U.S. Blood Donors Needed in Face of COVID-19 Crisis
WEDNESDAY, March 11, 2020 (HealthDay News) -- As concerns about the new coronavirus escalate, the American Red Cross urges healthy, eligible people to give blood or platelets to help prevent blood shortages.
"We're asking the American people to help keep the blood supply stable during this challenging time. As communities across the country prepare for this public health emergency, it's critical that plans include a readily available blood supply for hospital patients," said Chris Hrouda, president of Red Cross Blood Services.
Due to fears of coronavirus infection, low donor participation could harm blood availability at hospitals, Hrouda added in an agency news release.
"The last thing a patient should worry about is whether lifesaving blood will be on the shelf when they need it most," Hrouda said.
There is an especially urgent need for blood donors with type O blood and for all platelet donors.
The nation's blood supply has already declined due to cold and flu season. And as cases of COVID-19 increase, fewer donors may be eligible to give blood, according to the Red Cross.
There is no evidence that the new coronavirus is transmissible by blood transfusion. And there are no reports of any respiratory virus, including the coronavirus, being transmitted from a transfusion, the Red Cross noted.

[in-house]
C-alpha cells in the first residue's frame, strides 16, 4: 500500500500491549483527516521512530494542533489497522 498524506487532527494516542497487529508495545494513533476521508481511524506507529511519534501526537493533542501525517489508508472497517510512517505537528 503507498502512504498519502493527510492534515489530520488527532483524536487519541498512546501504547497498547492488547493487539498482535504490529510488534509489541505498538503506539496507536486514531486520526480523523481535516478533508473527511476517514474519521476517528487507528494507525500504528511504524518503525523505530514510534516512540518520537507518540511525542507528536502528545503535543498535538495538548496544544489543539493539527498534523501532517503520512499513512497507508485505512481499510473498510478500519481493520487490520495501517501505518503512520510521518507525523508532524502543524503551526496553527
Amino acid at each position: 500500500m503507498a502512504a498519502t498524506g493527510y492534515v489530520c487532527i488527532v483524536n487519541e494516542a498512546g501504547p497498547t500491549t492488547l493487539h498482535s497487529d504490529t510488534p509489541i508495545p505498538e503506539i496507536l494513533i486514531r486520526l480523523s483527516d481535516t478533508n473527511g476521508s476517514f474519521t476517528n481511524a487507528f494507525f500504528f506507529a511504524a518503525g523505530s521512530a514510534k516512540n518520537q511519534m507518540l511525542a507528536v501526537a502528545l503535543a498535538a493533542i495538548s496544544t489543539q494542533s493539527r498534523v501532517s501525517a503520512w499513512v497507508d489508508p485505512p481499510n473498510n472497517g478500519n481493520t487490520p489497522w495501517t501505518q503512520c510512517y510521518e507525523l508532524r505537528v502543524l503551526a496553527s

Even so, the Red Cross said it has implemented new blood donation deferrals out of an abundance of caution. People are asked to postpone giving blood for 28 days after: travel to China, Hong Kong, Macau, Iran, Italy or South Korea; diagnosis of COVID-19; or contact with a person who has or is suspected to have the virus.
The Red Cross said it will continue to evaluate the situation with U.S. health officials to determine if more safety measures are needed.
The Red Cross only collects blood from people who are healthy and feeling well at the time of donation, and who meet other eligibility requirements.
The American Red Cross has more on giving blood.